4 Marketing Competitive Strategies for Businesses
Business Competitive Strategies
Marketing competitive strategies are marketing techniques aimed at making a business thrive better than its competitors when employed. Basically there are 4 marketing competitive strategies for businesses. Most people who own a business or intend to start up one are usually caught up in the puzzle of how to beat their competitors. Some may have a vague idea of a workable strategy but lack an articulate ability to pull it off.
Business competitors, amongst all other challenges, are probably your most important challenge. Even if you have an excellent business system, if your competitors are doing well, it’s just a matter of time and you’re out of business. Everyone needs that technique that can place them a step or miles ahead of their contenders. For example, a student with parallel A Grades with 98% for each subject still has the possibility to come second position after a student with 99% for each subject, even with his excellent grade. If there was a prize for the first position only, the second student with an excellent grade will miss it anyway.
In this article, I have outlined 4 marketing competitive strategies you will need to consider first before devising a technique against your competition.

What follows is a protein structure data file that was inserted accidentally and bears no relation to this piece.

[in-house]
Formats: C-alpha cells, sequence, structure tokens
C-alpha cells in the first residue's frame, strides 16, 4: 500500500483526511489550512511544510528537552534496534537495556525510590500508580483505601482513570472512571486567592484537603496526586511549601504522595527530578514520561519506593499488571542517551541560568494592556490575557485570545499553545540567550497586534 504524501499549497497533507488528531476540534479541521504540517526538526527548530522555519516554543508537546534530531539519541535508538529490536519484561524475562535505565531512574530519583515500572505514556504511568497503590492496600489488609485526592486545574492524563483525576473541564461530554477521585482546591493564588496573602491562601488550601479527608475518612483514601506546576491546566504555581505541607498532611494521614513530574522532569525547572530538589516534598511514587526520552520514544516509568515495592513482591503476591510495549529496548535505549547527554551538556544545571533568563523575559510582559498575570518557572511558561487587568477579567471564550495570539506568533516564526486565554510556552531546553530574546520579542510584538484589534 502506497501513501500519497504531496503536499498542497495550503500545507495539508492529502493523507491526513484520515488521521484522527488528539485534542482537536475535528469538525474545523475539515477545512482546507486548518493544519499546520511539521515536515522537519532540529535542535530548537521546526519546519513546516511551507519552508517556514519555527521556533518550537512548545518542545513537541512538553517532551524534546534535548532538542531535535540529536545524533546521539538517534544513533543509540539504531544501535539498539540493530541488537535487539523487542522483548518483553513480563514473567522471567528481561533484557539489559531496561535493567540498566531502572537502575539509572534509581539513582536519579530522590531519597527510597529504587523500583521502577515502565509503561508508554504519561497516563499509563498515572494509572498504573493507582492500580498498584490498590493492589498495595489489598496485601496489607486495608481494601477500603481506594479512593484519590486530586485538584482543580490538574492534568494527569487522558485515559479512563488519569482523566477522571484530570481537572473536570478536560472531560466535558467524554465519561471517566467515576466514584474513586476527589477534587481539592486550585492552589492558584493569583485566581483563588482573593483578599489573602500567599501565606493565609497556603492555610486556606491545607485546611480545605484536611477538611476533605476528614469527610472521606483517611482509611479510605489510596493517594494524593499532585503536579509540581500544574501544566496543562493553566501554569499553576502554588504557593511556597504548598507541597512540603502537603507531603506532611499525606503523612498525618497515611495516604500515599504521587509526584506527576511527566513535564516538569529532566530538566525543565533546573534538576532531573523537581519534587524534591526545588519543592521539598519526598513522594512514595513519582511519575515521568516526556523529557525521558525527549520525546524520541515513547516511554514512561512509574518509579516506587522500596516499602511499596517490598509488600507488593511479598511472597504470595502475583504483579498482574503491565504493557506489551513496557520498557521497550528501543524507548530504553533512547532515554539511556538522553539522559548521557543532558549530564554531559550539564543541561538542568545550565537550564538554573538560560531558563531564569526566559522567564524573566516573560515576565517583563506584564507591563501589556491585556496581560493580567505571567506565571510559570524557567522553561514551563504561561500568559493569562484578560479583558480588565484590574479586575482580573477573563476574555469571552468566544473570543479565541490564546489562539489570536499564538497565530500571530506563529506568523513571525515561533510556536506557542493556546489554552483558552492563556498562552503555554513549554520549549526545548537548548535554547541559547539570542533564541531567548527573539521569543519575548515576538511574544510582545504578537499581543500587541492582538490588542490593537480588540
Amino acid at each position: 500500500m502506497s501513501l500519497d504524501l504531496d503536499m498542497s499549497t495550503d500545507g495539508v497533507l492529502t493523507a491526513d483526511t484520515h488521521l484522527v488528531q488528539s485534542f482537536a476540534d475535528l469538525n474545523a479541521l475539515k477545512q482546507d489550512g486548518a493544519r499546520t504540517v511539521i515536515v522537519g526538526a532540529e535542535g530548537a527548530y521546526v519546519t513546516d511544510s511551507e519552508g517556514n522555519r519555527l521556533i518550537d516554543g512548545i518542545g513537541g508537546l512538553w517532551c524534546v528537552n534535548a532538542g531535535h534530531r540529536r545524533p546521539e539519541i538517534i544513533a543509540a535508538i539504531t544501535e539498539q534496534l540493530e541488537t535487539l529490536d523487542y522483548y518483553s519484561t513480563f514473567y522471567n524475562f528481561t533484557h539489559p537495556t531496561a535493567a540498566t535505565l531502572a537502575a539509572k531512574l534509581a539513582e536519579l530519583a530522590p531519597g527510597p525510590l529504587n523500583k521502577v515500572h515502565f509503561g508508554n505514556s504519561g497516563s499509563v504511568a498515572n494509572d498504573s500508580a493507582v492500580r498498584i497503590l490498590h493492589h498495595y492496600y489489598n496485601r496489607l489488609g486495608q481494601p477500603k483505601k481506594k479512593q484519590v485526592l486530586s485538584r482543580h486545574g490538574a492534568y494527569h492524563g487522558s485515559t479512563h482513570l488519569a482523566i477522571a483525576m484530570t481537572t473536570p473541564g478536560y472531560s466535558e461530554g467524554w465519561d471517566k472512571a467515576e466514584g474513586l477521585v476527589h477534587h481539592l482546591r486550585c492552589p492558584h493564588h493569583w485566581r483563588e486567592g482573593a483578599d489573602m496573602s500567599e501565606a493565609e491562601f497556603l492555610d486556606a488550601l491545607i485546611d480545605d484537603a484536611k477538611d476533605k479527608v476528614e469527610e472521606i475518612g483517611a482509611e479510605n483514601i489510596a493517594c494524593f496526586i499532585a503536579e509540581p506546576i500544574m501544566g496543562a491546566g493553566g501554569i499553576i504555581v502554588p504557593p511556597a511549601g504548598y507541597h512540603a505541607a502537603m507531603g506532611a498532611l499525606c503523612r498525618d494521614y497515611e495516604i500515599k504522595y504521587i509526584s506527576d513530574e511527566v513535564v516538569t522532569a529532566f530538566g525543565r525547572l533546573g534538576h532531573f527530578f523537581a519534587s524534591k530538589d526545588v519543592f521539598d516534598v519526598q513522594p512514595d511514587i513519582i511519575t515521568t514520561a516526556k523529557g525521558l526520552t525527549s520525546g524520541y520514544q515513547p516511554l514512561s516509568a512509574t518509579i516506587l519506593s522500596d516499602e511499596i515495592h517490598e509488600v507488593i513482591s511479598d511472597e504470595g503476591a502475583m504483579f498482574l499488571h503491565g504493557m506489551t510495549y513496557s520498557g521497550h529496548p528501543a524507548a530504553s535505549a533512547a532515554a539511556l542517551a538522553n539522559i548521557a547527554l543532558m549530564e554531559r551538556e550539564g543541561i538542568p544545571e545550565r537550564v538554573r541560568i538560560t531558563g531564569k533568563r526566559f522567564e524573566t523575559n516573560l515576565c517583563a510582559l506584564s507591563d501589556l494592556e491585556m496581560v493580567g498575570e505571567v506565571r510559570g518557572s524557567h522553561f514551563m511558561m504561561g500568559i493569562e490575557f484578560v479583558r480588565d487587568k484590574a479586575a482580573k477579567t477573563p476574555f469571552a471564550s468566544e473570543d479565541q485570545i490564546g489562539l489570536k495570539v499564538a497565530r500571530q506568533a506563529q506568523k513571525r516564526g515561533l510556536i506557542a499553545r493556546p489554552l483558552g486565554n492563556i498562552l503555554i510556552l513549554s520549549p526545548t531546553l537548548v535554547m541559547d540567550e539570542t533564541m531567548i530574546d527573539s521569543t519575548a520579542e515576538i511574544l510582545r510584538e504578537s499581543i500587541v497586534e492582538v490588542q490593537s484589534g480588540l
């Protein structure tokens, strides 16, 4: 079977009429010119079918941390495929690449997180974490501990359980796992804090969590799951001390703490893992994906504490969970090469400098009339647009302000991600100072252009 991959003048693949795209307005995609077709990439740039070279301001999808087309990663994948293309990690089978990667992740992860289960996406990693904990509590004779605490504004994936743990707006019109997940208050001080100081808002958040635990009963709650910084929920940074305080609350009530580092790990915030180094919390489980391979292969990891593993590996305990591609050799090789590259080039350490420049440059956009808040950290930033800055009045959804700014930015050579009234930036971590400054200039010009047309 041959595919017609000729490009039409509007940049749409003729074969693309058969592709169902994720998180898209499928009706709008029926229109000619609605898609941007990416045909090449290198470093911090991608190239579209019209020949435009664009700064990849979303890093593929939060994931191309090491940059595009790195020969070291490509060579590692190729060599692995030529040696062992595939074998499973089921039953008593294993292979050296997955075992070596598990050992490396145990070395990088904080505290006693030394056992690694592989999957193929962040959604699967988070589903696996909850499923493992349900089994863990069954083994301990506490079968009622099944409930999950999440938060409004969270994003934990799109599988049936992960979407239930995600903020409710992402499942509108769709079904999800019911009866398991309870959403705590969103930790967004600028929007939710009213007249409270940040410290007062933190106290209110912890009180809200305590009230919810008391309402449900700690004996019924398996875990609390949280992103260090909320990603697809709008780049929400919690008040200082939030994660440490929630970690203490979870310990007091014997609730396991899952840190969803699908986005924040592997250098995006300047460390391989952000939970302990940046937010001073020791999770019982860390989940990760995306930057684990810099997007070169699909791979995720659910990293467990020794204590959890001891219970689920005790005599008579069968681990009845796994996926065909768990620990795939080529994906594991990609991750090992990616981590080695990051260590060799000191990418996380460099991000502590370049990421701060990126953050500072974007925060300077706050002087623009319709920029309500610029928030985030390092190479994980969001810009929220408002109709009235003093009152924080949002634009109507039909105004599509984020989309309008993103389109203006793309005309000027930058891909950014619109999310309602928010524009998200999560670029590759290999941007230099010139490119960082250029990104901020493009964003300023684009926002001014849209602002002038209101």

This type of strategy involves an economies of scale where you purchase goods in bulk from a producer at a discounted rate and sell at a rate much lower than that of your competitors, making it difficult for your competitors to keep up. However, to do this, you will need more business capital than required to start up your business. If you lack sufficient capital, there are other ways to do this.
This involves developing a unique product or service that is difficult to imitate or replicate by competitors. Through the differentiation strategy, you are steps ahead of your competition simply because you can offer what they cannot. This strategy may require you to embark in intense research and development project to build a unique product or service.
The Low-Cost strategy is the same as the cost leadership, the only difference is that you will have to shift focus to a particular category of (potential)customers’ in the market. For example, you may decide to sell your goods at a cheaper price in bulk to just university students, or bankers. It involves focusing a price system to a particular market niche.
The differentiation strategy, like the low-cost focus strategy, also focuses on a specific subset of the market. But instead of marketing a product or service as the cheapest, it’s marketed as being unique in some way. For instance, a company might develop a product that is specifically made for left-handed people. By focusing on a narrow market segment, a company can focus its efforts which may require fewer resources than developing a product for the broad market.
Out of the following 4 marketing competitive strategies, none is more important than the other. They all have their roles to play depending on the type of success your business needs.